Case of the Week – Lateral Soleus Intramuscular Aponeurosis Tear

Dr Tom Entwisle


MRI demonstrates a grade III strain of the lateral intramuscular aponeurosis of the right soleus muscle in a 30 year old AFL footballer. There is disruption and retraction of the aponeurosis with the distal portion demonstrating a wavy irregular appearance. Myofibril disruption is seen at the junction with the aponeurosis over 11 cm. Blood fluid tracks into the torn myofibrils and along the deep surface of the muscle toward the skin.


cotw2Anatomy and Function

The soleus is a multi-pennate muscle, designed for power, with a predominance of slow-twitch fibres and hence postural control and walking. The medial and lateral heads arise from the posterior aspect of the proximal half of the tibia and fibula respectively, with a fibrous arch connecting the two. The medial and lateral aponeuroses arise from the anterior / deep aspect of the medial and lateral epimysial surfaces and penetrate into the respective muscle bellies and head toward the midline as they fade out inferiorly. Condensations of the anterior and posterior epimysium form deep / anterior and superficial / posterior aponeuroses. The central tendon (CT) originates from the upper aspect of the anterior aponeurosis and penetrates the central bulk of the muscle as it descends in a sagittal plane. Distally it blends with the posterior aponeurosis and central anterior aspect of the Achilles tendon (AT). It can also variably form the medial or lateral portions of the Achilles.

The combined action of the soleus–gastrocnemius is not only to plantar-flex, but also to act as an agonist for the posterior cruciate ligament and antagonist of the anterior cruciate ligament. Soleus alone translates the tibia posteriorly and thus, an anterior cruciate ligament agonist. Further to the locomotive role, the CMC (in particular the soleus) functions as a venous pump for the lower limb.





Strains on MRI can be broadly divided into peripheral epimysial / myofascial surface strains and musculotendinous junction strains. Grade I strains demonstrate a hyperintense feathery appearance as the oedema and haemorrhage tracks between the muscle fibres. There is no architectural distortion but mild swelling may be seen. Grade II strains demonstrate hyperintense retraction of muscle fibres from the epimysium or tendon. The intervening haematoma demonstrates variable signal characteristics depending on age. Grade II strains demonstrate complete epimysial or tendinous disruption and discontinuity of the adjacent muscle fibres. The muscle gap fills with blood-fluid which can be seen to track within and around the muscle.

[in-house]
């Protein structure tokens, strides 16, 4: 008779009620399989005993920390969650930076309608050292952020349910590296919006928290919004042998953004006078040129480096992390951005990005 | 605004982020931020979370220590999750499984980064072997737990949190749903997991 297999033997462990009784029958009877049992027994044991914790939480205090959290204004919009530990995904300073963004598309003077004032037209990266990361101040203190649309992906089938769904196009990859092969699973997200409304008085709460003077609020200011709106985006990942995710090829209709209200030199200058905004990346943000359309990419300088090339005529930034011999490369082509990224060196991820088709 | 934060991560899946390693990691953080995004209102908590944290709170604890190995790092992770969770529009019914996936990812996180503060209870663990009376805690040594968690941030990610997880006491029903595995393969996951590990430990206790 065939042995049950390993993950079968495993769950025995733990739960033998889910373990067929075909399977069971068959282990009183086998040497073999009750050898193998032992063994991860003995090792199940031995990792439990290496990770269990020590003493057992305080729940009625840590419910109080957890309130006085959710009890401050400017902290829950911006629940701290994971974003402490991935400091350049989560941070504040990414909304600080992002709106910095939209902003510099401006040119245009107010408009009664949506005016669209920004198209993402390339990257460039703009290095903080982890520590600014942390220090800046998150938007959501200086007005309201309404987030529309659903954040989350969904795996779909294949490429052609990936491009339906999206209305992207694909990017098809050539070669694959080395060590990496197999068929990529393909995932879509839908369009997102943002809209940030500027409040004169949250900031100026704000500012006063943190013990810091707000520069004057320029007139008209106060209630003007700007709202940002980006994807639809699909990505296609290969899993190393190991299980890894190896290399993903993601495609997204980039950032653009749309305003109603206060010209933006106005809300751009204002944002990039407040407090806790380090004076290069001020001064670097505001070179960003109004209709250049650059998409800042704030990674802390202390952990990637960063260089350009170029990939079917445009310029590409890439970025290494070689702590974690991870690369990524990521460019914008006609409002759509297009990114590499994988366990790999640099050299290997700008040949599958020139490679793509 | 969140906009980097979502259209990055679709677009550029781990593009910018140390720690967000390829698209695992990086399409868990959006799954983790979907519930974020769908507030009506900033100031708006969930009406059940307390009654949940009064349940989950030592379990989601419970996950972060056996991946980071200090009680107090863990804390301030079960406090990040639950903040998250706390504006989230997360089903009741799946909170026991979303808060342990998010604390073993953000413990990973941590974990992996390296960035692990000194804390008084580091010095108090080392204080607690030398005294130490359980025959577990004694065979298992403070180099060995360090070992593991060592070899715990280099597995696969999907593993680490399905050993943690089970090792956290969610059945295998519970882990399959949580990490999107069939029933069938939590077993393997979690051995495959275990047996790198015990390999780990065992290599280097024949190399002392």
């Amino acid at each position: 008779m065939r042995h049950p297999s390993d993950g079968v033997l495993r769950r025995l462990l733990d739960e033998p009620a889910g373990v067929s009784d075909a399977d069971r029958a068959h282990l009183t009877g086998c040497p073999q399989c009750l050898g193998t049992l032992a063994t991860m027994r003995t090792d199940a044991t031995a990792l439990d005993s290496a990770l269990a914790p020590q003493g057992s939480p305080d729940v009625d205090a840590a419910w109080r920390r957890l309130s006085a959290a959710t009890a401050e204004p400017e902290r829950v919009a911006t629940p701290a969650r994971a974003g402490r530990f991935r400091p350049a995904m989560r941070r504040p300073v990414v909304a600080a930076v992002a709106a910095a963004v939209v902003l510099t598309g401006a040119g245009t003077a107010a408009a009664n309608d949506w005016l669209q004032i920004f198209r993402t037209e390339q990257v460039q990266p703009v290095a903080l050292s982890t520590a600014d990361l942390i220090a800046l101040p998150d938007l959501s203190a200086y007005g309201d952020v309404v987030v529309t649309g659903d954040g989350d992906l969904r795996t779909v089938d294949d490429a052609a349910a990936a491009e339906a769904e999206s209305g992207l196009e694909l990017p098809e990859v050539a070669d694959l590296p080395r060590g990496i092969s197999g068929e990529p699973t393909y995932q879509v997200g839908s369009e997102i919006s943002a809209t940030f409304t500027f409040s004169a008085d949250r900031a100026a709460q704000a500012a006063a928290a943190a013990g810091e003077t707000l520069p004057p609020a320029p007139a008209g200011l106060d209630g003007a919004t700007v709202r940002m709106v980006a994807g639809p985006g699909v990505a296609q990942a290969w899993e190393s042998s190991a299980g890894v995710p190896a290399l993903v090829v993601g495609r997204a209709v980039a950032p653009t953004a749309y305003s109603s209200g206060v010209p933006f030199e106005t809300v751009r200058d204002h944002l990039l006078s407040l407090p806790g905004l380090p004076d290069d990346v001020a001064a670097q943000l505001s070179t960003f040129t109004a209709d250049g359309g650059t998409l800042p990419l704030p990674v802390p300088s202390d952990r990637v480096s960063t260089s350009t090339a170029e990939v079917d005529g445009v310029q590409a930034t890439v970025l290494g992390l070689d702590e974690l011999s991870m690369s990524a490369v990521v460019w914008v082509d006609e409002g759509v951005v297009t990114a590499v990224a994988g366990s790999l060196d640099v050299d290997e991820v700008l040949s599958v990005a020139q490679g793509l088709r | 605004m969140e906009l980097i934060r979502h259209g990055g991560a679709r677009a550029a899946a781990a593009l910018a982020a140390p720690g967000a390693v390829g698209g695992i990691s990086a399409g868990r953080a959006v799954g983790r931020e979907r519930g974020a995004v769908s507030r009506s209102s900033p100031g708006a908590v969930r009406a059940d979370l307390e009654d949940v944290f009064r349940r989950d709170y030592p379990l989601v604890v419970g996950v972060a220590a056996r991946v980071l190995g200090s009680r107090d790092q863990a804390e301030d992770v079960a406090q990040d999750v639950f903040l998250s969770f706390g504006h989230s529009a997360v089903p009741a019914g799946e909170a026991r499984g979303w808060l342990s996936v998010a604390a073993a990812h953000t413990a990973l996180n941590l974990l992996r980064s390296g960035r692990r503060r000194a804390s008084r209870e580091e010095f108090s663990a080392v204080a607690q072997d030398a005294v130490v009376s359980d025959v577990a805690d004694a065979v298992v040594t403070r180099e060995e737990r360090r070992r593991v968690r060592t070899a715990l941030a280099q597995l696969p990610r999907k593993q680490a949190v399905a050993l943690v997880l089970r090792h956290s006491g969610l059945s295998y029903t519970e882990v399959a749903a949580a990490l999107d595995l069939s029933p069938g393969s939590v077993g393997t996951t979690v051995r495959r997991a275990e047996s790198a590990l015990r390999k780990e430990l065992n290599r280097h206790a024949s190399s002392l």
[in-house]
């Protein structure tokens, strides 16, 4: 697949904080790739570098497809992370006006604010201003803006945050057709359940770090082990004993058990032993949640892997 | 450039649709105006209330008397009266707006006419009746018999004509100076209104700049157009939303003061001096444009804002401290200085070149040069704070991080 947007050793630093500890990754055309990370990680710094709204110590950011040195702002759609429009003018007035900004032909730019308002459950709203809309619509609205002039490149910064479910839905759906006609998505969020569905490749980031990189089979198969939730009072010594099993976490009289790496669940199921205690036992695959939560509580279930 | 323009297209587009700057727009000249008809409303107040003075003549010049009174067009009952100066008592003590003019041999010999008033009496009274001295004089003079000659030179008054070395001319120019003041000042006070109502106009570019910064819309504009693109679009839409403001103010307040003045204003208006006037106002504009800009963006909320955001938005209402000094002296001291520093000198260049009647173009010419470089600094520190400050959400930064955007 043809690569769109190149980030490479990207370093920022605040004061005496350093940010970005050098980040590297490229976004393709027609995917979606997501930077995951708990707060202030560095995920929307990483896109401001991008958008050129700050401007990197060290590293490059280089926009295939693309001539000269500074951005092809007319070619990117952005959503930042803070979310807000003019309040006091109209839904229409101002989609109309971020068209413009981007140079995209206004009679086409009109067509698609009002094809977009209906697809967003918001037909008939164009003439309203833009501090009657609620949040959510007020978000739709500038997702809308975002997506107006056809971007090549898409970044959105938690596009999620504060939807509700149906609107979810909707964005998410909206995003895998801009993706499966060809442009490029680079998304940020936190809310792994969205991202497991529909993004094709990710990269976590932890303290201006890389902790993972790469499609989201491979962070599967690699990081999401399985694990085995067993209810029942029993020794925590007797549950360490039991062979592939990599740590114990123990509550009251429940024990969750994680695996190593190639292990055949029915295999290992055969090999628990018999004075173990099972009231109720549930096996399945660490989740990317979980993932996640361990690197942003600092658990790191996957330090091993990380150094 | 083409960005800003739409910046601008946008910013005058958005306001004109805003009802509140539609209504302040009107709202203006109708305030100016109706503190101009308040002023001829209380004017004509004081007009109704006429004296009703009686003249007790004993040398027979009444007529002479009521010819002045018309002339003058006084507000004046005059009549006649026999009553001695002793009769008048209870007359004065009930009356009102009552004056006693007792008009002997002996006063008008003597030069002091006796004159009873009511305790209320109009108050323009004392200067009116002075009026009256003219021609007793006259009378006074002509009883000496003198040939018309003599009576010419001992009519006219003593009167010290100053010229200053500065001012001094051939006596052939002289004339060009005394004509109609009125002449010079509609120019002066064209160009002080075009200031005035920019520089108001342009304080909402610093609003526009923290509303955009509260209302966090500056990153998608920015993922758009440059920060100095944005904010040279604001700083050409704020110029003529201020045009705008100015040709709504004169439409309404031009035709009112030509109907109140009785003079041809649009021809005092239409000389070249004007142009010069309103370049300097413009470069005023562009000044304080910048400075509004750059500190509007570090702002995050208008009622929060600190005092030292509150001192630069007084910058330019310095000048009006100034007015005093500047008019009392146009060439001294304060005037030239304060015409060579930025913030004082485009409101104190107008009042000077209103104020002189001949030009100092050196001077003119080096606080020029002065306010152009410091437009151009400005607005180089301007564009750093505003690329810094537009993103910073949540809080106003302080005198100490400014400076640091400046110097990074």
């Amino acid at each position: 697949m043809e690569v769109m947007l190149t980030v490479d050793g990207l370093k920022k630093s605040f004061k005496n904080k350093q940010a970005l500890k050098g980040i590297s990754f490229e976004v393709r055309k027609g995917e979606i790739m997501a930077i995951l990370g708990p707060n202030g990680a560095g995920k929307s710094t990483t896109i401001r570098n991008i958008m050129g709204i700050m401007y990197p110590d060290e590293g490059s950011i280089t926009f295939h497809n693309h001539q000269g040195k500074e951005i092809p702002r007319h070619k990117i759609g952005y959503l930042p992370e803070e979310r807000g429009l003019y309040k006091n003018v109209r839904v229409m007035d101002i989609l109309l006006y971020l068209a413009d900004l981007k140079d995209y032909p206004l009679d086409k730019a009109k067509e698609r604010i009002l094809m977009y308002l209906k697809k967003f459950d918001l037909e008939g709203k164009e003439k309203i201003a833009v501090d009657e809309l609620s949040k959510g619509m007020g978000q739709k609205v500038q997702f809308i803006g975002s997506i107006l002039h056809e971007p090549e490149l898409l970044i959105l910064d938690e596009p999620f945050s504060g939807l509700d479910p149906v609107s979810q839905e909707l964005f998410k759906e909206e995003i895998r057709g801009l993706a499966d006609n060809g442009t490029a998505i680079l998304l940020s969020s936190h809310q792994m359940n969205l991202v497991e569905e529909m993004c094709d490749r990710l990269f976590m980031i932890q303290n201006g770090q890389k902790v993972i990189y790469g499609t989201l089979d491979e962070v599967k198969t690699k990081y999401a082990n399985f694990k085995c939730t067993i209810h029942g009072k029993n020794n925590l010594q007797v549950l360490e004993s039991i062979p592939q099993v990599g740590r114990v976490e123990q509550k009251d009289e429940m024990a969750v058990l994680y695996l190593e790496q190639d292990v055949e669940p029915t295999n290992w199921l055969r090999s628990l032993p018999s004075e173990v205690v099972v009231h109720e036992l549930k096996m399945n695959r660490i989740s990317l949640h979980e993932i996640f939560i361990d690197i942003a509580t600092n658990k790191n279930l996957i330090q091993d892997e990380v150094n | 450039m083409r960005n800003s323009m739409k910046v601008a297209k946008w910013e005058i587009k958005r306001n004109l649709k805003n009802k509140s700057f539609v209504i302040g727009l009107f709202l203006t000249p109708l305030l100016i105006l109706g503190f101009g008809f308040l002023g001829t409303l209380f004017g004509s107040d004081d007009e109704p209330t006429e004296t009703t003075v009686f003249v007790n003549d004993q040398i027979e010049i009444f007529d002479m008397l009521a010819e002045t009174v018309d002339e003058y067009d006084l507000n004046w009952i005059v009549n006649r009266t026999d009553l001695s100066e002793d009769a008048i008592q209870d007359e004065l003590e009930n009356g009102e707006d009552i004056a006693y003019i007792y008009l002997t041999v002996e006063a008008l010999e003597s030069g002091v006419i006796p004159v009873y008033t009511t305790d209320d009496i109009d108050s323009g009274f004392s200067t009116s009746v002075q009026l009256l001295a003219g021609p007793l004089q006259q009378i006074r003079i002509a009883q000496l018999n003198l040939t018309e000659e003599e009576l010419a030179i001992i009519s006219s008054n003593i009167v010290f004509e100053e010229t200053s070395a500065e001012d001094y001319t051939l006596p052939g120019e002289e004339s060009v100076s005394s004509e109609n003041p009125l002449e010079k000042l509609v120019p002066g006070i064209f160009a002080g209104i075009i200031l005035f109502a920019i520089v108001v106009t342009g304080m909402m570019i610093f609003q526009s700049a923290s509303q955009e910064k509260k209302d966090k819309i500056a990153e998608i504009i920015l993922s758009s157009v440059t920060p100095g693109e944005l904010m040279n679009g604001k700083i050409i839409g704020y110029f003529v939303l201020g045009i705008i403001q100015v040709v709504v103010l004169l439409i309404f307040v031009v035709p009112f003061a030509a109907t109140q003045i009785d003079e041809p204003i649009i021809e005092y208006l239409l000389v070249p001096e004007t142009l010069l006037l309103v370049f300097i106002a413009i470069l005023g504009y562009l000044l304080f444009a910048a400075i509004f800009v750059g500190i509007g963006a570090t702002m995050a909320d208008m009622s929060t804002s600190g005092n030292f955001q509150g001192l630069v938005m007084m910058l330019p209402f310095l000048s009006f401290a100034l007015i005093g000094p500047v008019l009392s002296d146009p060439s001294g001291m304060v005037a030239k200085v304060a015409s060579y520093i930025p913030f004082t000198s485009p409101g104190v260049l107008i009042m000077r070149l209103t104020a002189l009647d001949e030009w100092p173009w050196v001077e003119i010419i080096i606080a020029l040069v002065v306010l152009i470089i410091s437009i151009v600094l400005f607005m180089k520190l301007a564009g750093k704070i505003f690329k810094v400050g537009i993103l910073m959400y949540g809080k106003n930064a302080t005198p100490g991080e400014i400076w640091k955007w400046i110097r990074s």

The classical clinical history of a calf strain is that of a sharp tearing or popping sensation during physical activity, usually with ankle dorsiflexion and knee extension. Clinically, there is a reduced plantarflexion strength, swelling and/or ecchymosis. Acute compartment syndrome is a rare complication.


Traditionally, gastrocnemius strains were considered more common than soleus strains and was attributed to the higher force generation due to it spanning two joints and having a higher proportion of fast-twitch muscle fibres. This results in an increase in passive stretching and rapid eccentric contraction which is when muscle fibres are most susceptible to injury. The previously reported lower incidence of strains within the soleus was attributed to the slow twitch fibre predominance and mono-articular course.


Koulouris et al however reported a similar incidence of gastrocnemius and soleus strains in a cohort study of 59 patients in 2007. A higher than expected incidence of simultaneous strain in both muscles was also reported and attributed to their single musculotendinous unit function via the common Achilles tendon insertion. Soleus strains in this situation may be secondary to a preceding gastrocnemius strain.


Soleus muscle strains are more difficult to diagnose and may be present subacutely, possibly due to the greater slow twitch fibres and deep location. It has also been suggested that soleus strains have been underreported due to ultrasound, the traditional imaging modality, having a reduced sensitivity for the detection of tears in this muscle due to it’s deep location.



  1. Koulouris G, Ting AY, Jhamb A, Connell D, Kavanagh EC. Magnetic resonance imaging findings of injuries to the calf muscle complex. Skeletal radiology. 2007;36(10):921-7.
  2. Balius R, Alomar X, Rodas G, Miguel-Perez M, Pedret C, Dobado MC, et al. The soleus muscle: MRI, anatomic and histologic findings in cadavers with clinical correlation of strain injury distribution. Skeletal radiology. 2013;42(4):521-30.